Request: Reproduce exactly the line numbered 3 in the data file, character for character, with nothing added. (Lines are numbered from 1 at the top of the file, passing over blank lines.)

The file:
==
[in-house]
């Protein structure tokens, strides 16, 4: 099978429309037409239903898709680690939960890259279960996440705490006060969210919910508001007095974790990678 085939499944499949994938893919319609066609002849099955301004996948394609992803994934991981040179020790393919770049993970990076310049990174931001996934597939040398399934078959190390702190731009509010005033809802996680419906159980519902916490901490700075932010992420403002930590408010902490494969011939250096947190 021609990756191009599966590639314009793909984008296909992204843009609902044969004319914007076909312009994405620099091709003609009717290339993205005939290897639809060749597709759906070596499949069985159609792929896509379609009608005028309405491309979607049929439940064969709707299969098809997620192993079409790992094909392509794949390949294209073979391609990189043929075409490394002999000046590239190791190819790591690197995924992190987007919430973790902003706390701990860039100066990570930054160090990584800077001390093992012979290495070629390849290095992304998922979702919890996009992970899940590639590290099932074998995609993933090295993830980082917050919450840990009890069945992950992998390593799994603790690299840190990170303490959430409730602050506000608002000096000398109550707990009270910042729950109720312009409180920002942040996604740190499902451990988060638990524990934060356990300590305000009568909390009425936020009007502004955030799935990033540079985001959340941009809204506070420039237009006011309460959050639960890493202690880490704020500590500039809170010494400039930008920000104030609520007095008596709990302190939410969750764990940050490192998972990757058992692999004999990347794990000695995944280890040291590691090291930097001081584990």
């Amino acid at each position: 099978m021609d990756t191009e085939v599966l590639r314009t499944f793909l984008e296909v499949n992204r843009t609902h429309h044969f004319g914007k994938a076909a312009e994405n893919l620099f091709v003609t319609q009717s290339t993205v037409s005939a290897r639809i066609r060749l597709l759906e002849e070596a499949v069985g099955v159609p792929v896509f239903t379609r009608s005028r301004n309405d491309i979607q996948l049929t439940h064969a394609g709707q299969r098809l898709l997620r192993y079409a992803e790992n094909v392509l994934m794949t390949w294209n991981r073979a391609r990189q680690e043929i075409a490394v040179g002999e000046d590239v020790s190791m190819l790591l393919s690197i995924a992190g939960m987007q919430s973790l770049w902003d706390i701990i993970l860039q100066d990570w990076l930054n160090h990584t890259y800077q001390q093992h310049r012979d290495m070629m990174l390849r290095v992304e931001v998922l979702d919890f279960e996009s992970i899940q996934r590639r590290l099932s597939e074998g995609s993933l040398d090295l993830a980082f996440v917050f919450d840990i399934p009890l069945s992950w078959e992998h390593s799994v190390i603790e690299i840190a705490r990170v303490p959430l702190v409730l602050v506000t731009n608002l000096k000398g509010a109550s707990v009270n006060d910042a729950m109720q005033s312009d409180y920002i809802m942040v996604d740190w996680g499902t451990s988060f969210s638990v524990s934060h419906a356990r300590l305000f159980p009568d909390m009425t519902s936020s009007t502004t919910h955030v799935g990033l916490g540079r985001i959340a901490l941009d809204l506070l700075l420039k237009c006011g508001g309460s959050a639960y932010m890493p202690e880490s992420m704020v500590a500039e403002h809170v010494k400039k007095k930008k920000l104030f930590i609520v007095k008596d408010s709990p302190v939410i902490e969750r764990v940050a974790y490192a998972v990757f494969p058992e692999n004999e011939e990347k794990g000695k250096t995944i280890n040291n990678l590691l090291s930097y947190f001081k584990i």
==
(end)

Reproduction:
């Amino acid at each position: 099978m021609d990756t191009e085939v599966l590639r314009t499944f793909l984008e296909v499949n992204r843009t609902h429309h044969f004319g914007k994938a076909a312009e994405n893919l620099f091709v003609t319609q009717s290339t993205v037409s005939a290897r639809i066609r060749l597709l759906e002849e070596a499949v069985g099955v159609p792929v896509f239903t379609r009608s005028r301004n309405d491309i979607q996948l049929t439940h064969a394609g709707q299969r098809l898709l997620r192993y079409a992803e790992n094909v392509l994934m794949t390949w294209n991981r073979a391609r990189q680690e043929i075409a490394v040179g002999e000046d590239v020790s190791m190819l790591l393919s690197i995924a992190g939960m987007q919430s973790l770049w902003d706390i701990i993970l860039q100066d990570w990076l930054n160090h990584t890259y800077q001390q093992h310049r012979d290495m070629m990174l390849r290095v992304e931001v998922l979702d919890f279960e996009s992970i899940q996934r590639r590290l099932s597939e074998g995609s993933l040398d090295l993830a980082f996440v917050f919450d840990i399934p009890l069945s992950w078959e992998h390593s799994v190390i603790e690299i840190a705490r990170v303490p959430l702190v409730l602050v506000t731009n608002l000096k000398g509010a109550s707990v009270n006060d910042a729950m109720q005033s312009d409180y920002i809802m942040v996604d740190w996680g499902t451990s988060f969210s638990v524990s934060h419906a356990r300590l305000f159980p009568d909390m009425t519902s936020s009007t502004t919910h955030v799935g990033l916490g540079r985001i959340a901490l941009d809204l506070l700075l420039k237009c006011g508001g309460s959050a639960y932010m890493p202690e880490s992420m704020v500590a500039e403002h809170v010494k400039k007095k930008k920000l104030f930590i609520v007095k008596d408010s709990p302190v939410i902490e969750r764990v940050a974790y490192a998972v990757f494969p058992e692999n004999e011939e990347k794990g000695k250096t995944i280890n040291n990678l590691l090291s930097y947190f001081k584990i």